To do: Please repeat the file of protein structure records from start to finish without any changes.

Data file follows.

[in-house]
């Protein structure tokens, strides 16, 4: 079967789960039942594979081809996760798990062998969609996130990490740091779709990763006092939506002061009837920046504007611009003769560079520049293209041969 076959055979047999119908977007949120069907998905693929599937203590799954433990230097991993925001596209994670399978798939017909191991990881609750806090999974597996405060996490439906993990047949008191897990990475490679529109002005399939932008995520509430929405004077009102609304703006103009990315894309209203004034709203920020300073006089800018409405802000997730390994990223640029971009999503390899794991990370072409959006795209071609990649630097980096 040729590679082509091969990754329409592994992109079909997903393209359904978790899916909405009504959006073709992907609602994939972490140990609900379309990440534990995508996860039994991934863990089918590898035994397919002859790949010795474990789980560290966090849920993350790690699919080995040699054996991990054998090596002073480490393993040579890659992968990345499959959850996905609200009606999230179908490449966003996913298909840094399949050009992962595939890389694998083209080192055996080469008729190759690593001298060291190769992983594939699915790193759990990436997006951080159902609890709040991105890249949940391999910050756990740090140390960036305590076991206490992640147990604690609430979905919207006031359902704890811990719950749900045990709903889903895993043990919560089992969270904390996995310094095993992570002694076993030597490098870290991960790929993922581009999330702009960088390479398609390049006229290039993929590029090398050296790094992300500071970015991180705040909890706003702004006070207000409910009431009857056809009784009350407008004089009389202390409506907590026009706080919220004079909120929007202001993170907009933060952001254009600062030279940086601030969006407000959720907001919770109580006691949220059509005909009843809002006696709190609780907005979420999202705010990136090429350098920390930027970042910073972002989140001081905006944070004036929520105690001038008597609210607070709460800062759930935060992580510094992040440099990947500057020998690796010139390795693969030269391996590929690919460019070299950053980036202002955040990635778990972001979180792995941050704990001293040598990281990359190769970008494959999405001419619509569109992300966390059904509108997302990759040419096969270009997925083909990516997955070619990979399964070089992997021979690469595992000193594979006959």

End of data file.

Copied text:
[in-house]
């Protein structure tokens, strides 16, 4: 079967789960039942594979081809996760798990062998969609996130990490740091779709990763006092939506002061009837920046504007611009003769560079520049293209041969 076959055979047999119908977007949120069907998905693929599937203590799954433990230097991993925001596209994670399978798939017909191991990881609750806090999974597996405060996490439906993990047949008191897990990475490679529109002005399939932008995520509430929405004077009102609304703006103009990315894309209203004034709203920020300073006089800018409405802000997730390994990223640029971009999503390899794991990370072409959006795209071609990649630097980096 040729590679082509091969990754329409592994992109079909997903393209359904978790899916909405009504959006073709992907609602994939972490140990609900379309990440534990995508996860039994991934863990089918590898035994397919002859790949010795474990789980560290966090849920993350790690699919080995040699054996991990054998090596002073480490393993040579890659992968990345499959959850996905609200009606999230179908490449966003996913298909840094399949050009992962595939890389694998083209080192055996080469008729190759690593001298060291190769992983594939699915790193759990990436997006951080159902609890709040991105890249949940391999910050756990740090140390960036305590076991206490992640147990604690609430979905919207006031359902704890811990719950749900045990709903889903895993043990919560089992969270904390996995310094095993992570002694076993030597490098870290991960790929993922581009999330702009960088390479398609390049006229290039993929590029090398050296790094992300500071970015991180705040909890706003702004006070207000409910009431009857056809009784009350407008004089009389202390409506907590026009706080919220004079909120929007202001993170907009933060952001254009600062030279940086601030969006407000959720907001919770109580006691949220059509005909009843809002006696709190609780907005979420999202705010990136090429350098920390930027970042910073972002989140001081905006944070004036929520105690001038008597609210607070709460800062759930935060992580510094992040440099990947500057020998690796010139390795693969030269391996590929690919460019070299950053980036202002955040990635778990972001979180792995941050704990001293040598990281990359190769970008494959999405001419619509569109992300966390059904509108997302990759040419096969270009997925083909990516997955070619990979399964070089992997021979690469595992000193594979006959």